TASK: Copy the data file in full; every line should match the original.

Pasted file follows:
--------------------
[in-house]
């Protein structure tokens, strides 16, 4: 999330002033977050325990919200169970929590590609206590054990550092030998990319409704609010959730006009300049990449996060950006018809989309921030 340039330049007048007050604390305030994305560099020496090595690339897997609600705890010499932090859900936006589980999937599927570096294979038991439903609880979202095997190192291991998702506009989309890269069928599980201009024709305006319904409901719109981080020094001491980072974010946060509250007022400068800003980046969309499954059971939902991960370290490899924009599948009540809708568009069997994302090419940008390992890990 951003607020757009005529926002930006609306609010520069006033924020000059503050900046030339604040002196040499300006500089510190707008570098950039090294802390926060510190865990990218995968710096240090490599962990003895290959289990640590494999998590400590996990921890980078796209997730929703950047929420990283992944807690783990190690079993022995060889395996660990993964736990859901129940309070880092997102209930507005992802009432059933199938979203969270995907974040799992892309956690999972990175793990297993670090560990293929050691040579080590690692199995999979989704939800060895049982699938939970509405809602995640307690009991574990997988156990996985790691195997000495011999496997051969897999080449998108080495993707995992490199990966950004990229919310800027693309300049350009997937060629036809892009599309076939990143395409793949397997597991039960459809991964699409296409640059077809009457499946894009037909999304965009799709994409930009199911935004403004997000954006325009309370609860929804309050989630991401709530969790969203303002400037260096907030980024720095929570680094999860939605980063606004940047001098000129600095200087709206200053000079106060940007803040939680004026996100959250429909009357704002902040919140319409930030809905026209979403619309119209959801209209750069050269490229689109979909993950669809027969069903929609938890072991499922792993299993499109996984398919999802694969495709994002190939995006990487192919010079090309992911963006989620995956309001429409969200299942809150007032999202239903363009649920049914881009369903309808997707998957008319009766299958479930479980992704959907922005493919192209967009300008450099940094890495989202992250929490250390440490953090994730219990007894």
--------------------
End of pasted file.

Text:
[in-house]
């Protein structure tokens, strides 16, 4: 999330002033977050325990919200169970929590590609206590054990550092030998990319409704609010959730006009300049990449996060950006018809989309921030 340039330049007048007050604390305030994305560099020496090595690339897997609600705890010499932090859900936006589980999937599927570096294979038991439903609880979202095997190192291991998702506009989309890269069928599980201009024709305006319904409901719109981080020094001491980072974010946060509250007022400068800003980046969309499954059971939902991960370290490899924009599948009540809708568009069997994302090419940008390992890990 951003607020757009005529926002930006609306609010520069006033924020000059503050900046030339604040002196040499300006500089510190707008570098950039090294802390926060510190865990990218995968710096240090490599962990003895290959289990640590494999998590400590996990921890980078796209997730929703950047929420990283992944807690783990190690079993022995060889395996660990993964736990859901129940309070880092997102209930507005992802009432059933199938979203969270995907974040799992892309956690999972990175793990297993670090560990293929050691040579080590690692199995999979989704939800060895049982699938939970509405809602995640307690009991574990997988156990996985790691195997000495011999496997051969897999080449998108080495993707995992490199990966950004990229919310800027693309300049350009997937060629036809892009599309076939990143395409793949397997597991039960459809991964699409296409640059077809009457499946894009037909999304965009799709994409930009199911935004403004997000954006325009309370609860929804309050989630991401709530969790969203303002400037260096907030980024720095929570680094999860939605980063606004940047001098000129600095200087709206200053000079106060940007803040939680004026996100959250429909009357704002902040919140319409930030809905026209979403619309119209959801209209750069050269490229689109979909993950669809027969069903929609938890072991499922792993299993499109996984398919999802694969495709994002190939995006990487192919010079090309992911963006989620995956309001429409969200299942809150007032999202239903363009649920049914881009369903309808997707998957008319009766299958479930479980992704959907922005493919192209967009300008450099940094890495989202992250929490250390440490953090994730219990007894």